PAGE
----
- Children and adults should wear life jackets when participating in water sports or boat ventures. You may not know how deep the water is. Your jetski may have jetski’d away without you. Your friends may not have noticed you fell off the boat. Even those of us with excellent swimming skills get tired treading water. Wearing a life jacket will buy time for someone waiting to be pulled from the water, or help provide floating breaks while trying to swim to shore.
- Encourage everyone to learn to swim. It’s the most important thing we can do to enjoy our time in and around the water. Children as young as one year old can begin to learn water survival skills. If you have or know children who have not yet learned to be safe in the water, it is now easier than ever to enroll children in aquatics courses. If you are or know an adult who would benefit from swim lessons, there could be some shyness or embarrassment. Adults who cannot swim are not alone, and many adults take swim lessons. Adults, especially parents, should be aware of the dangers of not knowing how to swim safely, and address those dangers by enrolling in a basic swim skills course immediately.
May is chosen as the month to raise awareness about water safety, but that does not mean May is the only month to address it. YMCAs across the country offer swimming and aquatics safety courses for all ages, all year round. Many Ys offer financial assistance programs and sometimes free basic water skill and safety classes to make sure all have access to learning these life-saving skills.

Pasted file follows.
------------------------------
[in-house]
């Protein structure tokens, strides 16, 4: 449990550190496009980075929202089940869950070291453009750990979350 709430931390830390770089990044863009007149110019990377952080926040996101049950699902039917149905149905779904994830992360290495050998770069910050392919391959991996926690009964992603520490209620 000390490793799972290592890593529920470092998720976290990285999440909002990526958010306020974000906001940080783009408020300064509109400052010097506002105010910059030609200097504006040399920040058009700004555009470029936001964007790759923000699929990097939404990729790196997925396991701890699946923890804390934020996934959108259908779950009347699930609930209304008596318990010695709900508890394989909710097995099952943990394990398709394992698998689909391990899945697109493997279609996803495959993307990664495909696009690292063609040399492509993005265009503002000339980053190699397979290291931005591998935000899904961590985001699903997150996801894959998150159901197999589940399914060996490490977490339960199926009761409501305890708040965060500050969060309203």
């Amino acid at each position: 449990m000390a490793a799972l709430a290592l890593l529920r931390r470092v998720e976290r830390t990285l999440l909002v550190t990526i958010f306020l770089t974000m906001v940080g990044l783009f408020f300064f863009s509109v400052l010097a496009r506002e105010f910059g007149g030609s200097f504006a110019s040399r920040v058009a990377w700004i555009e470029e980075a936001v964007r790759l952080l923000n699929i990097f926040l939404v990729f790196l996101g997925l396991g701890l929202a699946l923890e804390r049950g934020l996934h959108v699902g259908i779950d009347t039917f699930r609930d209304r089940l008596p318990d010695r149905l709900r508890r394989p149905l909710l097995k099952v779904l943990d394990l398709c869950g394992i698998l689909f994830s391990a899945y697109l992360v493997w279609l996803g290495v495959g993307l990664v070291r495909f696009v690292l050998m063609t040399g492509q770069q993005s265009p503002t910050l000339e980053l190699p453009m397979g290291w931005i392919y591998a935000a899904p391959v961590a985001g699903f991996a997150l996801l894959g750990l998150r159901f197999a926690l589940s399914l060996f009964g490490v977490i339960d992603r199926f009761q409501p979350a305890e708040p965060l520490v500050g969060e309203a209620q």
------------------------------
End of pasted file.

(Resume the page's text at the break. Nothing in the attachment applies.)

YMCA of Bucks and Hunterdon Counties operates aquatics programs with instruction for all ages at branches in Doylestown, Quakertown, Warminster and Fairless Hills in PA; and the Deer Path branch in Flemington, NJ. During the summer months, the Y also offers swim lessons at the Holland Outdoor Pool location. Please visit our aquatics page to learn more about programs or to contact a caring expert to answer questions and point you in the right direction. Financial assistance is available to those who qualify.
Here’s to having a wonderful, safe summer!
About the author:
Nicole Bandura serves as the Associate Executive of Facilities and Risk Management for YMCA of Bucks and Hunterdon Counties. Nicole holds a Bachelor's Degree in Exercise Science from West Chester University. Nicole has served the YMCA community for 9 years in the areas of Aquatics, Wellness, Facilities and Risk.
McCue, J. (2021, Sept. 2) Water Safety. Nemours Children’s Health Network Blog https://blog.nemours.org/2021/09/water-safety/
Wurst, M. (2023) Summertime Water Safety for Kids. Lehigh Valley Health Network https://www.lvhn.org/news/summertime-water-safety-kids